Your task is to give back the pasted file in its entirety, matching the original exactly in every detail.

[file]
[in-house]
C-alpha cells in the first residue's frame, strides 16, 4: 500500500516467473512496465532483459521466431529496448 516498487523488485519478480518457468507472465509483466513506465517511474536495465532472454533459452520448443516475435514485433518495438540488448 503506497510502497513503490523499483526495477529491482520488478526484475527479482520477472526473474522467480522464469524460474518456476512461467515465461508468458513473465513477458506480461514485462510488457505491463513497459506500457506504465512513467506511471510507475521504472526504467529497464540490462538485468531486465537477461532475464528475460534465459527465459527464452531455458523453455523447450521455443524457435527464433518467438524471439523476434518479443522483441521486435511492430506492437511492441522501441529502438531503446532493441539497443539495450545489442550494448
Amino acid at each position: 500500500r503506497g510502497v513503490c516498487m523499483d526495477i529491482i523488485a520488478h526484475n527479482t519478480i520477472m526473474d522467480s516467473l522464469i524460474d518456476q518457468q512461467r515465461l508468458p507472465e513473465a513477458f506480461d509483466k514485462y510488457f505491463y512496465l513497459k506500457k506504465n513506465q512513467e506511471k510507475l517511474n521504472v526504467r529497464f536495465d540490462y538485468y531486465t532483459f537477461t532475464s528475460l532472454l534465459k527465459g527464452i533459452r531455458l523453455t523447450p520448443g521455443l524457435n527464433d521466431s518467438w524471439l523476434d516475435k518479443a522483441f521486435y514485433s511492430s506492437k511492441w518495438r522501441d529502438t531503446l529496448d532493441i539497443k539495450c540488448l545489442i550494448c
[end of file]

[in-house]
C-alpha cells in the first residue's frame, strides 16, 4: 500500500516467473512496465532483459521466431529496448 516498487523488485519478480518457468507472465509483466513506465517511474536495465532472454533459452520448443516475435514485433518495438540488448 503506497510502497513503490523499483526495477529491482520488478526484475527479482520477472526473474522467480522464469524460474518456476512461467515465461508468458513473465513477458506480461514485462510488457505491463513497459506500457506504465512513467506511471510507475521504472526504467529497464540490462538485468531486465537477461532475464528475460534465459527465459527464452531455458523453455523447450521455443524457435527464433518467438524471439523476434518479443522483441521486435511492430506492437511492441522501441529502438531503446532493441539497443539495450545489442550494448
Amino acid at each position: 500500500r503506497g510502497v513503490c516498487m523499483d526495477i529491482i523488485a520488478h526484475n527479482t519478480i520477472m526473474d522467480s516467473l522464469i524460474d518456476q518457468q512461467r515465461l508468458p507472465e513473465a513477458f506480461d509483466k514485462y510488457f505491463y512496465l513497459k506500457k506504465n513506465q512513467e506511471k510507475l517511474n521504472v526504467r529497464f536495465d540490462y538485468y531486465t532483459f537477461t532475464s528475460l532472454l534465459k527465459g527464452i533459452r531455458l523453455t523447450p520448443g521455443l524457435n527464433d521466431s518467438w524471439l523476434d516475435k518479443a522483441f521486435y514485433s511492430s506492437k511492441w518495438r522501441d529502438t531503446l529496448d532493441i539497443k539495450c540488448l545489442i550494448c